or national origin. For information on obtaining other extension publications, contact your county Cooperative Extension Service office.
Florida Cooperative Extension Service / Institute of Food and Agricultural Sciences / University of Florida / John T. Woeste, Dean

Energy Efficient Main Pipelines for Drip-Irrigated Tomato Production

length, the intended flow rate, the initial cost of the
pipe and installation and the estimated hours of
operation and cost of pumping throughout the life of
the system.

When drip systems are used to irrigate annual
crops with a relatively short growing season, such as
vegetable crops in Florida, the annual hours of
operation are comparatively low. This is because
drip-irrigated tomatoes rarely require more than 2 to
3 hours of irrigation per day, even under peak water
use conditions, and growing seasons are relatively
short (normally about 100 days per season). Under
these conditions, a detailed economic analysis favors
the selection of smaller pipe sizes than does a
hydraulic analysis. Thus, the hydraulic analysis almost
always controls the pipe size selected.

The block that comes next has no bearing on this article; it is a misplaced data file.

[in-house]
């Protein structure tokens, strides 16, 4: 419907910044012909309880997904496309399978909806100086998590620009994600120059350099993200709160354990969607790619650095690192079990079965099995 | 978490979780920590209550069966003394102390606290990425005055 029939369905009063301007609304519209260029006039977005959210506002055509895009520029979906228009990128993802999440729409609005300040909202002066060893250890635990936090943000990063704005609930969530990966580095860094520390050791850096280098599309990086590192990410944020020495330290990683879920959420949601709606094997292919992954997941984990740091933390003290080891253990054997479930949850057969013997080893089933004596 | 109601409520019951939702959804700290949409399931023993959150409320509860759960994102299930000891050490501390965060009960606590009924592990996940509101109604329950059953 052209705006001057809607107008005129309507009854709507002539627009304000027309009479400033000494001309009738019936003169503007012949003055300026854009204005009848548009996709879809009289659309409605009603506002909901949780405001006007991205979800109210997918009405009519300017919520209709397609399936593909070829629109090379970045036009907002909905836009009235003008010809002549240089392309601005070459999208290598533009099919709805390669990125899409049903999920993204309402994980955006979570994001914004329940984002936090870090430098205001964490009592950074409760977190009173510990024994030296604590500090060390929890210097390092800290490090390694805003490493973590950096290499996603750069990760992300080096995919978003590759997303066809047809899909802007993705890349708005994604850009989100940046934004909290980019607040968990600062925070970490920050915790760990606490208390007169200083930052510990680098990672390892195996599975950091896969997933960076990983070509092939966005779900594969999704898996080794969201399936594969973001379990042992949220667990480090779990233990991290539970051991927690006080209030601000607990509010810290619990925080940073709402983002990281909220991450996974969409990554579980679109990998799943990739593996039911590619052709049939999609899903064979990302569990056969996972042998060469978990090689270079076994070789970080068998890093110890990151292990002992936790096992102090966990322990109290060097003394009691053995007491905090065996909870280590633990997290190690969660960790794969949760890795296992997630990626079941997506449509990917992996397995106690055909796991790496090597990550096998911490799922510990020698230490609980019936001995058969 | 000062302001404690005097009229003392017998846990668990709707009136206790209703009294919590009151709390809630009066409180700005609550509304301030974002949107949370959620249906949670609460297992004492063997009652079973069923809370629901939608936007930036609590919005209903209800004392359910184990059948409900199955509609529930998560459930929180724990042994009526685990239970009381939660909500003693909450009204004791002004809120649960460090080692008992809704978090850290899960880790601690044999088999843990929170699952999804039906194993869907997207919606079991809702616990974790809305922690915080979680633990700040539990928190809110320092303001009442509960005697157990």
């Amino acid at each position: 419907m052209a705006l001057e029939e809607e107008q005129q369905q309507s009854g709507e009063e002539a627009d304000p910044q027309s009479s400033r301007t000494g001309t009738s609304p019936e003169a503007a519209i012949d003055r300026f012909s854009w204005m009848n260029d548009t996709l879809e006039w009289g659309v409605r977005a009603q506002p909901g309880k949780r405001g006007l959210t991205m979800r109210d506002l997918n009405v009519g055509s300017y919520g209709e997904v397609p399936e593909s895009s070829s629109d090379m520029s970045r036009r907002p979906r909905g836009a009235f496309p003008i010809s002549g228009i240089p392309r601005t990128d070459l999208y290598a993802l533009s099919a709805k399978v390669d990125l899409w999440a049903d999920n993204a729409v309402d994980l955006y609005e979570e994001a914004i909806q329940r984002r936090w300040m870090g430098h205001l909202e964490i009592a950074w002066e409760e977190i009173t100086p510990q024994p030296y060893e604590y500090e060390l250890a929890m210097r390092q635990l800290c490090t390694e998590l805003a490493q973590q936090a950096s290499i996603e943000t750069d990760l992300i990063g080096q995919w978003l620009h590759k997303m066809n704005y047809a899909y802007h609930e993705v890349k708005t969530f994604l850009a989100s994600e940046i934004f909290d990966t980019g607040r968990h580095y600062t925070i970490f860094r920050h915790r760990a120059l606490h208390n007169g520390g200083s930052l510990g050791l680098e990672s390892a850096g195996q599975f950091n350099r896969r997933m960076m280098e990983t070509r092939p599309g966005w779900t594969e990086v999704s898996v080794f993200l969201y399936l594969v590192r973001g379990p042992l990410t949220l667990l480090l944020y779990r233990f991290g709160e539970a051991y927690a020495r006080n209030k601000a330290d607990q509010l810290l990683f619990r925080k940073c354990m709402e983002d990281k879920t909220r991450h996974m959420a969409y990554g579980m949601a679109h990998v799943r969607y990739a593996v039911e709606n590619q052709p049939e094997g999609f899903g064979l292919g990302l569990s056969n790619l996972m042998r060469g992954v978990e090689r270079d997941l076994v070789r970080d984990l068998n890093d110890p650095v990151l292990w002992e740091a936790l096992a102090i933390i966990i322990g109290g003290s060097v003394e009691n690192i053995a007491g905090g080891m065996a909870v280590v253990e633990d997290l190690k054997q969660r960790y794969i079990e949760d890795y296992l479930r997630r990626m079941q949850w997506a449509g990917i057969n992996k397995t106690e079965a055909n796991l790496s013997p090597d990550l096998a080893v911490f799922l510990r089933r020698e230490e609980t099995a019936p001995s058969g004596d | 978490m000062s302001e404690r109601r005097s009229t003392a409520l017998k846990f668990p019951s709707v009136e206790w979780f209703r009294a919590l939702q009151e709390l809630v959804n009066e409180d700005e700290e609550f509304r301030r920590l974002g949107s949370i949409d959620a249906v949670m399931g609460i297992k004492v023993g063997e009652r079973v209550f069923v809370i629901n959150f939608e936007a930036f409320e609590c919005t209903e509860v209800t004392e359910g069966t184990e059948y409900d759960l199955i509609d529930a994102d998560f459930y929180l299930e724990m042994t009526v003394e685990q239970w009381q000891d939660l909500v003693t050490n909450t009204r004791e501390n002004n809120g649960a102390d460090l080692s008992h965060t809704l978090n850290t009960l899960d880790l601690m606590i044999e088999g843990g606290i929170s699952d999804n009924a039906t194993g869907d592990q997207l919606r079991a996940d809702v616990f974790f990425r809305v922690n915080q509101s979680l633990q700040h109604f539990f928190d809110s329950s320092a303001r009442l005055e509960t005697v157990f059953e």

The reader is advised to make an initial selection
of the mainline pipe size using the hydraulic
considerations given in the following sections of this
publication. The annual operating cost for the
mainline pipe size selected can then be calculated.
Only if the annual pumping cost is high with respect
to the amortized initial cost will it be necessary to
compare the total annual cost with that of the next
larger pipe size to determine which of these pipe sizes
should be selected. For more information on how to
conduct a detailed economic analysis of a main
pipeline, see the IFAS Agricultural Engineering
Extension Report entitled Selection of Main Irrigation
Pipelines: Economic Analysis.

Hydraulic Considerations

One hydraulics question must be answered: Is the
water velocity low enough to avoid hydraulic shocks
(water hammer) that could damage the pipeline?
This is actually a two-part question. To answer it,
both the pipe size and the pressure rating must be

Pipe Size .,

In general, the diameter of the mainline pipe
should be large enough to limit the velocity of water
flow to 5 feet per second (fps). This velocity will
minimize friction losses and will prevent water
hammer problems if the pipe has an adequate
pressure rating and is properly installed.

Table 1 gives the maximum flow rates that can be
carried in Class 160 PVC irrigation pipe and in
aluminum irrigation pipe so that the 5 fps velocity is